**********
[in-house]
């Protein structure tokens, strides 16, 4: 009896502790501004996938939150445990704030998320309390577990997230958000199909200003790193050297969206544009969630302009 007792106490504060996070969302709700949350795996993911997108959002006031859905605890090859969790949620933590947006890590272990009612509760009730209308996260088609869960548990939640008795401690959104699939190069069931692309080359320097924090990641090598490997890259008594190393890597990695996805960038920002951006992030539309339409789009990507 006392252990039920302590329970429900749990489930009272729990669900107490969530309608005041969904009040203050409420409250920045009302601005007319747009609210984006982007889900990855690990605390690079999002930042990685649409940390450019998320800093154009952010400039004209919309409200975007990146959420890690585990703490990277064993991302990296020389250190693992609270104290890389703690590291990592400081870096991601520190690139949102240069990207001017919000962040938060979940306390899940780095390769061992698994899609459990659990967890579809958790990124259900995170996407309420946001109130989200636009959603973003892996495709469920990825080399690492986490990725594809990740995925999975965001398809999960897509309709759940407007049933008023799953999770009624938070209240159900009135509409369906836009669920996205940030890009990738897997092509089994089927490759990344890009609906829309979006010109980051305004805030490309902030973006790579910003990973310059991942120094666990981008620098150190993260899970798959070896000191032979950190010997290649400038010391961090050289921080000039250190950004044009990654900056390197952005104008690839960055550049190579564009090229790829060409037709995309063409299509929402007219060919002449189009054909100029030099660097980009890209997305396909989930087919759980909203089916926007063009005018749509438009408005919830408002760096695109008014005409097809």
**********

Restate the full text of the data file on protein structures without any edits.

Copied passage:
[in-house]
């Protein structure tokens, strides 16, 4: 009896502790501004996938939150445990704030998320309390577990997230958000199909200003790193050297969206544009969630302009 007792106490504060996070969302709700949350795996993911997108959002006031859905605890090859969790949620933590947006890590272990009612509760009730209308996260088609869960548990939640008795401690959104699939190069069931692309080359320097924090990641090598490997890259008594190393890597990695996805960038920002951006992030539309339409789009990507 006392252990039920302590329970429900749990489930009272729990669900107490969530309608005041969904009040203050409420409250920045009302601005007319747009609210984006982007889900990855690990605390690079999002930042990685649409940390450019998320800093154009952010400039004209919309409200975007990146959420890690585990703490990277064993991302990296020389250190693992609270104290890389703690590291990592400081870096991601520190690139949102240069990207001017919000962040938060979940306390899940780095390769061992698994899609459990659990967890579809958790990124259900995170996407309420946001109130989200636009959603973003892996495709469920990825080399690492986490990725594809990740995925999975965001398809999960897509309709759940407007049933008023799953999770009624938070209240159900009135509409369906836009669920996205940030890009990738897997092509089994089927490759990344890009609906829309979006010109980051305004805030490309902030973006790579910003990973310059991942120094666990981008620098150190993260899970798959070896000191032979950190010997290649400038010391961090050289921080000039250190950004044009990654900056390197952005104008690839960055550049190579564009090229790829060409037709995309063409299509929402007219060919002449189009054909100029030099660097980009890209997305396909989930087919759980909203089916926007063009005018749509438009408005919830408002760096695109008014005409097809």